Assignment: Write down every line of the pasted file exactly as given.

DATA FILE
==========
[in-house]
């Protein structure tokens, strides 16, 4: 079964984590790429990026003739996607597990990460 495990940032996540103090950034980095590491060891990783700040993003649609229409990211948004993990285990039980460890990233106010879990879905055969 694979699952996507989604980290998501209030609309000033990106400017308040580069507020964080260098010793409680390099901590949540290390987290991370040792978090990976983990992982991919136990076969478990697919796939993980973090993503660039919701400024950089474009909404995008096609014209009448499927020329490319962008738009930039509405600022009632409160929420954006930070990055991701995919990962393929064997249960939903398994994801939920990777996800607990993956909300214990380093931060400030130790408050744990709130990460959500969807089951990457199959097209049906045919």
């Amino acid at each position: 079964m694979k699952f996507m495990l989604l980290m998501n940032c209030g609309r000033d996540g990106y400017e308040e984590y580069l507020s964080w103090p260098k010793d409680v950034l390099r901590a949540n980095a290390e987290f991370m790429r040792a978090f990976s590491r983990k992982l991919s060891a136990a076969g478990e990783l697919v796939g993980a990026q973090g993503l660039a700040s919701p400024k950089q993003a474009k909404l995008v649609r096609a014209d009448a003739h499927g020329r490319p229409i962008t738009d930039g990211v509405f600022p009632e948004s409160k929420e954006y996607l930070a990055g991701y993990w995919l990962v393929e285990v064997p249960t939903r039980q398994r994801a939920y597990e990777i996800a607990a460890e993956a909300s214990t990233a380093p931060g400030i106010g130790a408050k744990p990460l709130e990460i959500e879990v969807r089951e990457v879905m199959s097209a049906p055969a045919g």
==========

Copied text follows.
[in-house]
């Protein structure tokens, strides 16, 4: 079964984590790429990026003739996607597990990460 495990940032996540103090950034980095590491060891990783700040993003649609229409990211948004993990285990039980460890990233106010879990879905055969 694979699952996507989604980290998501209030609309000033990106400017308040580069507020964080260098010793409680390099901590949540290390987290991370040792978090990976983990992982991919136990076969478990697919796939993980973090993503660039919701400024950089474009909404995008096609014209009448499927020329490319962008738009930039509405600022009632409160929420954006930070990055991701995919990962393929064997249960939903398994994801939920990777996800607990993956909300214990380093931060400030130790408050744990709130990460959500969807089951990457199959097209049906045919």
């Amino acid at each position: 079964m694979k699952f996507m495990l989604l980290m998501n940032c209030g609309r000033d996540g990106y400017e308040e984590y580069l507020s964080w103090p260098k010793d409680v950034l390099r901590a949540n980095a290390e987290f991370m790429r040792a978090f990976s590491r983990k992982l991919s060891a136990a076969g478990e990783l697919v796939g993980a990026q973090g993503l660039a700040s919701p400024k950089q993003a474009k909404l995008v649609r096609a014209d009448a003739h499927g020329r490319p229409i962008t738009d930039g990211v509405f600022p009632e948004s409160k929420e954006y996607l930070a990055g991701y993990w995919l990962v393929e285990v064997p249960t939903r039980q398994r994801a939920y597990e990777i996800a607990a460890e993956a909300s214990t990233a380093p931060g400030i106010g130790a408050k744990p990460l709130e990460i959500e879990v969807r089951e990457v879905m199959s097209a049906p055969a045919g």